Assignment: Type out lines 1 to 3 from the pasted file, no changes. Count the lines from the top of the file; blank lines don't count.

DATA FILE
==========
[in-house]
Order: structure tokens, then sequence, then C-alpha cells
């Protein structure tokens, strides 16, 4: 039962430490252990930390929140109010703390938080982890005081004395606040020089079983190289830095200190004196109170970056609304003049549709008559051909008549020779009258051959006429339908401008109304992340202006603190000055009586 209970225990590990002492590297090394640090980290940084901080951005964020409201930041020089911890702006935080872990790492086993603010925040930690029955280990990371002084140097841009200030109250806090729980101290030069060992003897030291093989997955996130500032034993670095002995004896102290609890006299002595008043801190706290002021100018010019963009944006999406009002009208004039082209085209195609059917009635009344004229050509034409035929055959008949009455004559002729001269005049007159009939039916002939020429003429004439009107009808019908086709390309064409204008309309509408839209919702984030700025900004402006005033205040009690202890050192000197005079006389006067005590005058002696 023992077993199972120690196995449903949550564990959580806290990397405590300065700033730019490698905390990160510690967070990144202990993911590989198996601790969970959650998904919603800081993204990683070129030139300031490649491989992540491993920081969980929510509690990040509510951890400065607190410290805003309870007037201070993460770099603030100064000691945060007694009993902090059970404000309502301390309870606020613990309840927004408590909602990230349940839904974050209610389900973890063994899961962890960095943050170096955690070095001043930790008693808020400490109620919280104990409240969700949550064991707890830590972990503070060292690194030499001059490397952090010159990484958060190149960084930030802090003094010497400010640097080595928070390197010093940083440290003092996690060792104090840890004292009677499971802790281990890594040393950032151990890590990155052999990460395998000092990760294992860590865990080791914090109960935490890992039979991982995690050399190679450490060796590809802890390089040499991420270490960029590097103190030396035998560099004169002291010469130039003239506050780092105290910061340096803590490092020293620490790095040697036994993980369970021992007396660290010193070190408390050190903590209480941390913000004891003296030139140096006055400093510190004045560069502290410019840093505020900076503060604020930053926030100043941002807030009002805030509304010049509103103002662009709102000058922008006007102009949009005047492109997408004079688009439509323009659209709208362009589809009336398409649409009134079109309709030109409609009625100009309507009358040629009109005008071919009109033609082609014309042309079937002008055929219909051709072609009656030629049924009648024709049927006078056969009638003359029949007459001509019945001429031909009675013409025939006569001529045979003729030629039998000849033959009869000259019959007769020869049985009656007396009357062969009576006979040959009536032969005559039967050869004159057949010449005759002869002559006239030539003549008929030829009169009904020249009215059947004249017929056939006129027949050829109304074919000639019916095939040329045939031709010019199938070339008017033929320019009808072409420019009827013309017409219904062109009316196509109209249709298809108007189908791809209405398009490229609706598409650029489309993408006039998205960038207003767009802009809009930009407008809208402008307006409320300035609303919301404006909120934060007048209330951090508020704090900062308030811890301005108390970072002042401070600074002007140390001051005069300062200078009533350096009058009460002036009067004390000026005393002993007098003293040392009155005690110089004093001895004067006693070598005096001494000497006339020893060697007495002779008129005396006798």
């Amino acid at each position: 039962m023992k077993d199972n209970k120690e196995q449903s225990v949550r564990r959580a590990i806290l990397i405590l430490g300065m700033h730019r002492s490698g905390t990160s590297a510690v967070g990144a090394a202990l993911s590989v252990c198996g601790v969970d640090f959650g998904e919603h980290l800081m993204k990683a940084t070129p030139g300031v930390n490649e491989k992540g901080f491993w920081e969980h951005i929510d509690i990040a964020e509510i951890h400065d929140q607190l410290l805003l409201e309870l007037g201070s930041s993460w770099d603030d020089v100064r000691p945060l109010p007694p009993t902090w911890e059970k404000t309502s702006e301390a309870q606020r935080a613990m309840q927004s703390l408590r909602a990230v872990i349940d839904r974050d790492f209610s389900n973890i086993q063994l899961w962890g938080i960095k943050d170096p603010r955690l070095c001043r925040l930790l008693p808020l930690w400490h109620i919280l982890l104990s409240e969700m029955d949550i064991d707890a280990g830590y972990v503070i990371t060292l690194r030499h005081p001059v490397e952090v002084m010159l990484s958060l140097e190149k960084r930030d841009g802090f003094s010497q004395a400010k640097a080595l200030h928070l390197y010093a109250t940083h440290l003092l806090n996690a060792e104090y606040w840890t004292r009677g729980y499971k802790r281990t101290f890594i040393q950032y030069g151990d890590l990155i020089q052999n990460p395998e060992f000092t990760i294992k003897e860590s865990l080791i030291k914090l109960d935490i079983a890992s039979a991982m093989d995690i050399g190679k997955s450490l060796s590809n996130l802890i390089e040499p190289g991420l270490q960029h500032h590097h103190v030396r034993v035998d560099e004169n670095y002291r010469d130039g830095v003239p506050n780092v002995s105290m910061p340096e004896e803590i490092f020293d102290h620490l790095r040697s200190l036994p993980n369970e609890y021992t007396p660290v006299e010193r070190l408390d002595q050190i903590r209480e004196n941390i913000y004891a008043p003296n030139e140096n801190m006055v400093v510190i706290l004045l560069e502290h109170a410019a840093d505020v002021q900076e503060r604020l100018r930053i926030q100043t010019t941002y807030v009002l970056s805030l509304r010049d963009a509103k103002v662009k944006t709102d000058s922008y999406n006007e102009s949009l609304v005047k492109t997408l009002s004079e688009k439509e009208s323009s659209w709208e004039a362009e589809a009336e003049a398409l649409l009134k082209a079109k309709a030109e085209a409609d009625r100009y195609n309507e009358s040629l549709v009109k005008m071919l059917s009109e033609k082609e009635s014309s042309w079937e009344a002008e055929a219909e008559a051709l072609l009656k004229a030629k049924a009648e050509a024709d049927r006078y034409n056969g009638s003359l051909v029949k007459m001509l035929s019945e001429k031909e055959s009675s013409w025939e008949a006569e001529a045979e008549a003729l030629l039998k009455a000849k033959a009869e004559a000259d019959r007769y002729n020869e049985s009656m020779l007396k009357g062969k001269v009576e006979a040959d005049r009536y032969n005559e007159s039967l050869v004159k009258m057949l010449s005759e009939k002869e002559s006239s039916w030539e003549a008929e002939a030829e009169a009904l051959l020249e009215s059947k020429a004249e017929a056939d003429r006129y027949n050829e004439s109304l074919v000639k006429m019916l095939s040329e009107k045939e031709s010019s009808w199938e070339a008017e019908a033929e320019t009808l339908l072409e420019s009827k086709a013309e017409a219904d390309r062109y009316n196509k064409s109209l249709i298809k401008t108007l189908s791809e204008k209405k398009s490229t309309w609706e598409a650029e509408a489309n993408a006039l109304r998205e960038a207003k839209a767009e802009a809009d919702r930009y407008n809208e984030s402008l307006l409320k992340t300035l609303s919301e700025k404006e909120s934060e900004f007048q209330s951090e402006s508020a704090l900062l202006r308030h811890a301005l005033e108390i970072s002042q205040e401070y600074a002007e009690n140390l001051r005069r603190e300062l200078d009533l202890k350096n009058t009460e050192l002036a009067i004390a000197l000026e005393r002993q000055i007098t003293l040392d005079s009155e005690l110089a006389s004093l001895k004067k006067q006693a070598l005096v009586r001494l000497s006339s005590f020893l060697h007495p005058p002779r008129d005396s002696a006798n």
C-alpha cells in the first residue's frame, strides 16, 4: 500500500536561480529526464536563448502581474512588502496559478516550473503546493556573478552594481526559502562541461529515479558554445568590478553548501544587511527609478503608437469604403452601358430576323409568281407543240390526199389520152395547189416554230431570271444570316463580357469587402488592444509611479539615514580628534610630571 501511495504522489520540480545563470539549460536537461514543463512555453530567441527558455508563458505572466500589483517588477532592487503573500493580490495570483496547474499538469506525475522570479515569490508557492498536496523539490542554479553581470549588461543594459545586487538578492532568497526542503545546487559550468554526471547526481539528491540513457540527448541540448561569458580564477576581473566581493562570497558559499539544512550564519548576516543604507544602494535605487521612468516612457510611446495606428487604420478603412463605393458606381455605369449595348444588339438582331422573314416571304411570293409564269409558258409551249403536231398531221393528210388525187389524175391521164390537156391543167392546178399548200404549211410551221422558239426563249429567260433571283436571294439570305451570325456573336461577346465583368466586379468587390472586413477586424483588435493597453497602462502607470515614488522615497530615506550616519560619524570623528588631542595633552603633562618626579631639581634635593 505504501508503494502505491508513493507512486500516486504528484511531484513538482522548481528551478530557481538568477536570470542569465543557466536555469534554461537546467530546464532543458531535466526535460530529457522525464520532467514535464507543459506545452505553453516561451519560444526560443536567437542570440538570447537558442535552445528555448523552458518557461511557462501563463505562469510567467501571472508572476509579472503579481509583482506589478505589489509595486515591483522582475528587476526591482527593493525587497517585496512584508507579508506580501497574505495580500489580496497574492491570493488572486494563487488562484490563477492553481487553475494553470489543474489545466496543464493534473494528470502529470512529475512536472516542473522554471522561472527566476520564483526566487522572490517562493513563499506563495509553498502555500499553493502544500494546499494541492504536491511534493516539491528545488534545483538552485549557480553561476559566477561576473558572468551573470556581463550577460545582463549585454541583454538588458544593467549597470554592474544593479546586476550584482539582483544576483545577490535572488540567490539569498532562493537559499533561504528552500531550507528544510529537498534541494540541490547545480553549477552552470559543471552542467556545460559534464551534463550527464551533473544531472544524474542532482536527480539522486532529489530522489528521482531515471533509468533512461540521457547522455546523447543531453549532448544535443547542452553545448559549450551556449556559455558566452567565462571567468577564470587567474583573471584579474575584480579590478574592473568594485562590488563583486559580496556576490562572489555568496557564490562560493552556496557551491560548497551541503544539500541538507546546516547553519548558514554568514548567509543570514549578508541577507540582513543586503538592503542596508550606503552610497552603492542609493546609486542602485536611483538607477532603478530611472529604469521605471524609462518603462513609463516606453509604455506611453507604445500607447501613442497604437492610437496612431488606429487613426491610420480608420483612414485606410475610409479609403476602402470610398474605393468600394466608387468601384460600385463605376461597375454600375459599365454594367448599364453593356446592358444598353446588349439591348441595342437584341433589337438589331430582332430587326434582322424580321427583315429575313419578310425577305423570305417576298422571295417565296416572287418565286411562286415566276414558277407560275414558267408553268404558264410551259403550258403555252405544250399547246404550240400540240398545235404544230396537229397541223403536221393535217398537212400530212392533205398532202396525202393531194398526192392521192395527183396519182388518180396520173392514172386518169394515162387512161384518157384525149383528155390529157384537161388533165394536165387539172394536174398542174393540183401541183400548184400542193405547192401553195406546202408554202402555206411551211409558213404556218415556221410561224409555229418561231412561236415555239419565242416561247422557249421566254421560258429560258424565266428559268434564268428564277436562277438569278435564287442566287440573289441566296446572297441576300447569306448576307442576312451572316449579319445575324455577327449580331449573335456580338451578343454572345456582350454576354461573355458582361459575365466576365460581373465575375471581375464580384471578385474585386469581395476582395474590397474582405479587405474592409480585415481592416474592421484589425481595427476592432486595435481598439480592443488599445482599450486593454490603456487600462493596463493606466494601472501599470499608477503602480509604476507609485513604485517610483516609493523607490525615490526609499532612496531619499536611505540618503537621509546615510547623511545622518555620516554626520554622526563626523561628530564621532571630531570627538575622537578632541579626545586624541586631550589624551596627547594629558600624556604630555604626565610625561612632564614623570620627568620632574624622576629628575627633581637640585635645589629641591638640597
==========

[in-house]
Order: structure tokens, then sequence, then C-alpha cells
């Protein structure tokens, strides 16, 4: 039962430490252990930390929140109010703390938080982890005081004395606040020089079983190289830095200190004196109170970056609304003049549709008559051909008549020779009258051959006429339908401008109304992340202006603190000055009586 209970225990590990002492590297090394640090980290940084901080951005964020409201930041020089911890702006935080872990790492086993603010925040930690029955280990990371002084140097841009200030109250806090729980101290030069060992003897030291093989997955996130500032034993670095002995004896102290609890006299002595008043801190706290002021100018010019963009944006999406009002009208004039082209085209195609059917009635009344004229050509034409035929055959008949009455004559002729001269005049007159009939039916002939020429003429004439009107009808019908086709390309064409204008309309509408839209919702984030700025900004402006005033205040009690202890050192000197005079006389006067005590005058002696 023992077993199972120690196995449903949550564990959580806290990397405590300065700033730019490698905390990160510690967070990144202990993911590989198996601790969970959650998904919603800081993204990683070129030139300031490649491989992540491993920081969980929510509690990040509510951890400065607190410290805003309870007037201070993460770099603030100064000691945060007694009993902090059970404000309502301390309870606020613990309840927004408590909602990230349940839904974050209610389900973890063994899961962890960095943050170096955690070095001043930790008693808020400490109620919280104990409240969700949550064991707890830590972990503070060292690194030499001059490397952090010159990484958060190149960084930030802090003094010497400010640097080595928070390197010093940083440290003092996690060792104090840890004292009677499971802790281990890594040393950032151990890590990155052999990460395998000092990760294992860590865990080791914090109960935490890992039979991982995690050399190679450490060796590809802890390089040499991420270490960029590097103190030396035998560099004169002291010469130039003239506050780092105290910061340096803590490092020293620490790095040697036994993980369970021992007396660290010193070190408390050190903590209480941390913000004891003296030139140096006055400093510190004045560069502290410019840093505020900076503060604020930053926030100043941002807030009002805030509304010049509103103002662009709102000058922008006007102009949009005047492109997408004079688009439509323009659209709208362009589809009336398409649409009134079109309709030109409609009625100009309507009358040629009109005008071919009109033609082609014309042309079937002008055929219909051709072609009656030629049924009648024709049927006078056969009638003359029949007459001509019945001429031909009675013409025939006569001529045979003729030629039998000849033959009869000259019959007769020869049985009656007396009357062969009576006979040959009536032969005559039967050869004159057949010449005759002869002559006239030539003549008929030829009169009904020249009215059947004249017929056939006129027949050829109304074919000639019916095939040329045939031709010019199938070339008017033929320019009808072409420019009827013309017409219904062109009316196509109209249709298809108007189908791809209405398009490229609706598409650029489309993408006039998205960038207003767009802009809009930009407008809208402008307006409320300035609303919301404006909120934060007048209330951090508020704090900062308030811890301005108390970072002042401070600074002007140390001051005069300062200078009533350096009058009460002036009067004390000026005393002993007098003293040392009155005690110089004093001895004067006693070598005096001494000497006339020893060697007495002779008129005396006798």